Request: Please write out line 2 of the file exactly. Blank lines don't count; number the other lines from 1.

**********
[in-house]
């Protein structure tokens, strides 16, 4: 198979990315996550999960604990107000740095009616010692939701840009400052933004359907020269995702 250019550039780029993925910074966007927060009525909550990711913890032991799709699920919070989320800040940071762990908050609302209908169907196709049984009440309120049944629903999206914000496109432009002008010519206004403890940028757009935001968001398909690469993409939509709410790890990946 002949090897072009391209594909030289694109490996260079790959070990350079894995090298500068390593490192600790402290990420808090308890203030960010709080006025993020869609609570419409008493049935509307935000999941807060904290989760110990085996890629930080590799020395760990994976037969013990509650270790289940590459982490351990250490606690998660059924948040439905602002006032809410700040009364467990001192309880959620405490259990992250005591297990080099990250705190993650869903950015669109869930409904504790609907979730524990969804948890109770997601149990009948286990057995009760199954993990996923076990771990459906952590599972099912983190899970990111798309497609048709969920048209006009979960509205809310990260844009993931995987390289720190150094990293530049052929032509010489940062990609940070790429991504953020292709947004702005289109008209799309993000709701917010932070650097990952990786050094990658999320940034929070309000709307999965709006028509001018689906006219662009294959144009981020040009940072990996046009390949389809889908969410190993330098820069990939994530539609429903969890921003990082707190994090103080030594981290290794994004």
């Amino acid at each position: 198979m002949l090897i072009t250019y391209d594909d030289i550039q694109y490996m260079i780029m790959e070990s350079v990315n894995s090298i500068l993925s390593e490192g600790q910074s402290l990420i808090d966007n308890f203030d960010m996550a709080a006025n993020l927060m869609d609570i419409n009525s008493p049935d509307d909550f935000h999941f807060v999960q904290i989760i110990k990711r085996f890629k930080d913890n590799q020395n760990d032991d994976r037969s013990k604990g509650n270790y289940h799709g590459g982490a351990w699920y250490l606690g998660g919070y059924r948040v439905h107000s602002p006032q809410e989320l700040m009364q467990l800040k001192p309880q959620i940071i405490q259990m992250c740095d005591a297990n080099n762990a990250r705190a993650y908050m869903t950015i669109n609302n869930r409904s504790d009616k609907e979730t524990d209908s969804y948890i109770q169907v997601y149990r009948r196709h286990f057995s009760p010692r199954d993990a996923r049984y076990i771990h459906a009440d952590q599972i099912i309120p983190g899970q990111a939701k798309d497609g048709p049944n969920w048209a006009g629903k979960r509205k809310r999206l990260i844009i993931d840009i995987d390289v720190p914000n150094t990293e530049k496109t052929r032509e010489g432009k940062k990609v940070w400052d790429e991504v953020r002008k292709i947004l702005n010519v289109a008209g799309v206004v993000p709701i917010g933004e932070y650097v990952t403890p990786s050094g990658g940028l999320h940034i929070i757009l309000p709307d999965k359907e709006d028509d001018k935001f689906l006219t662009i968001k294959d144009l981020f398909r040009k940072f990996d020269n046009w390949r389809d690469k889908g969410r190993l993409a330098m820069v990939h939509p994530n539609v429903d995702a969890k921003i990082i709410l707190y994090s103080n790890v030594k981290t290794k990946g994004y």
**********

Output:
């Protein structure tokens, strides 16, 4: 198979990315996550999960604990107000740095009616010692939701840009400052933004359907020269995702 250019550039780029993925910074966007927060009525909550990711913890032991799709699920919070989320800040940071762990908050609302209908169907196709049984009440309120049944629903999206914000496109432009002008010519206004403890940028757009935001968001398909690469993409939509709410790890990946 002949090897072009391209594909030289694109490996260079790959070990350079894995090298500068390593490192600790402290990420808090308890203030960010709080006025993020869609609570419409008493049935509307935000999941807060904290989760110990085996890629930080590799020395760990994976037969013990509650270790289940590459982490351990250490606690998660059924948040439905602002006032809410700040009364467990001192309880959620405490259990992250005591297990080099990250705190993650869903950015669109869930409904504790609907979730524990969804948890109770997601149990009948286990057995009760199954993990996923076990771990459906952590599972099912983190899970990111798309497609048709969920048209006009979960509205809310990260844009993931995987390289720190150094990293530049052929032509010489940062990609940070790429991504953020292709947004702005289109008209799309993000709701917010932070650097990952990786050094990658999320940034929070309000709307999965709006028509001018689906006219662009294959144009981020040009940072990996046009390949389809889908969410190993330098820069990939994530539609429903969890921003990082707190994090103080030594981290290794994004």